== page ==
Monday, February 19, 2018
Editorials

Editorial: Afghanistan's irresponsible leader

AFGHAN PRESIDENT Hamid Karzai sits in the relative comfort of Kabul thanks to the presence of American troops and money. Yet he attacks the very benefactor that has sacrificed more than any other to give his people hope and a sense of security. Karzai has long had a knack for saying the wrong thing at the worst possible time, but his recent anti-American tear has put American troops at greater risk and threatens to undo the tenuous gains the United States has paid mightily to foster for more than a decade.

During the past several weeks, Karzai has ordered American commandos to halt operations in the Taliban stronghold of Wardak Province, ramped up the dispute over the handling of detainees, and accused U.S. and Taliban forces of conspiring to prolong the war and the Western military presence. His comments came as Afghan security forces killed two coalition troops in the latest insider attack. The top American commander in Afghanistan issued a warning to his forces Wednesday, noting that Karzai's comments "could be a catalyst" for a backlash of violence. The American mission was right to take precautions, and it should be prepared to respond to further threat advisories in the coming days.

It is easy to dismiss Karzai's comments as self-serving, coming from a divisive leader facing his final year in office. He has routinely pushed back in his relationship with NATO in an effort to bolster his nationalist image among a population that fiercely distrusts foreigners. But Karzai's timing was particularly irresponsible. Coming as insider attacks are on the rise, the remarks open a door to extremists looking to infiltrate the security forces. They come as an unseasonably warm spring could bring an early start to the fighting season. And they mark a bizarre salvo as Washington and Kabul continue negotiations over a long-term U.S. security role in Afghanistan after NATO forces leave as scheduled at the end of 2014.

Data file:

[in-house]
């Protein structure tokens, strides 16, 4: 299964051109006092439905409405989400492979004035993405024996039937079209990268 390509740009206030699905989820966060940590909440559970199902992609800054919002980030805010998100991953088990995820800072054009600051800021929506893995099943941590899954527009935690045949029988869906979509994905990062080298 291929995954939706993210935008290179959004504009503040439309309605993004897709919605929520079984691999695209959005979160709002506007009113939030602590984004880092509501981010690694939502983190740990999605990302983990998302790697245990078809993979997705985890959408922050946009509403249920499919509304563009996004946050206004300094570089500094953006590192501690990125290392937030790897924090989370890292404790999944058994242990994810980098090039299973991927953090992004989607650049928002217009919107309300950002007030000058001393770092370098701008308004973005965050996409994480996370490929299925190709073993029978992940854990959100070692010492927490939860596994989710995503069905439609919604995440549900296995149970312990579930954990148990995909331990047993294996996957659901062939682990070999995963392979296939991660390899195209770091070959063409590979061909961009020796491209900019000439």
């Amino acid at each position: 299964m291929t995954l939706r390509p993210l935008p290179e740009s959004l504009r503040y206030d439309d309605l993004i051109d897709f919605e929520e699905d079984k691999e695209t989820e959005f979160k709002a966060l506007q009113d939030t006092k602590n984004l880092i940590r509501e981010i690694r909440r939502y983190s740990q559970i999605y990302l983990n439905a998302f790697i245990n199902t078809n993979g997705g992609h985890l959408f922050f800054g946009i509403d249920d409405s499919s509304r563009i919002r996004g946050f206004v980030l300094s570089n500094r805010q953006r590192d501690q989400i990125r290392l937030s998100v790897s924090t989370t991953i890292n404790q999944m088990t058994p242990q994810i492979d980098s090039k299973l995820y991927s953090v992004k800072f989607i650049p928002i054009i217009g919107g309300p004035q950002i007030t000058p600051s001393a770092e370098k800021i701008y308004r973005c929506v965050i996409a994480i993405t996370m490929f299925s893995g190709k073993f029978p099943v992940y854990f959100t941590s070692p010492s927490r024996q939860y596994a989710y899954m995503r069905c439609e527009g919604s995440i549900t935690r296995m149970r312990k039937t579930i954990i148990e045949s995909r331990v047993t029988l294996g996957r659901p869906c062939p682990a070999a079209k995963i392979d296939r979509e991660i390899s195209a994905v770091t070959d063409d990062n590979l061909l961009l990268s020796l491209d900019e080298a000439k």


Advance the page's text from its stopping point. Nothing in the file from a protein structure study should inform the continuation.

The Obama administration is in a diplomatic bind. Criticizing Karzai directly would have little impact on him, and it could only undermine coalition support for an ongoing military presence. But the administration should use this as a reality check going forward. Karzai tried to soften his remarks this week, but that was about self-preservation as much as the anti-American tirade that won him attention. The episode shows that Afghans still don't have confidence in the central government, much less its ability to broaden the political process. As President Barack Obama charts a post-2014 mission, he needs to be realistic about what he can achieve. Being accused of colluding with the enemy is not a promising start. It shows a depth of denial on Karzai's part about America's fatigue with this war that fundamentally questions this partnership.

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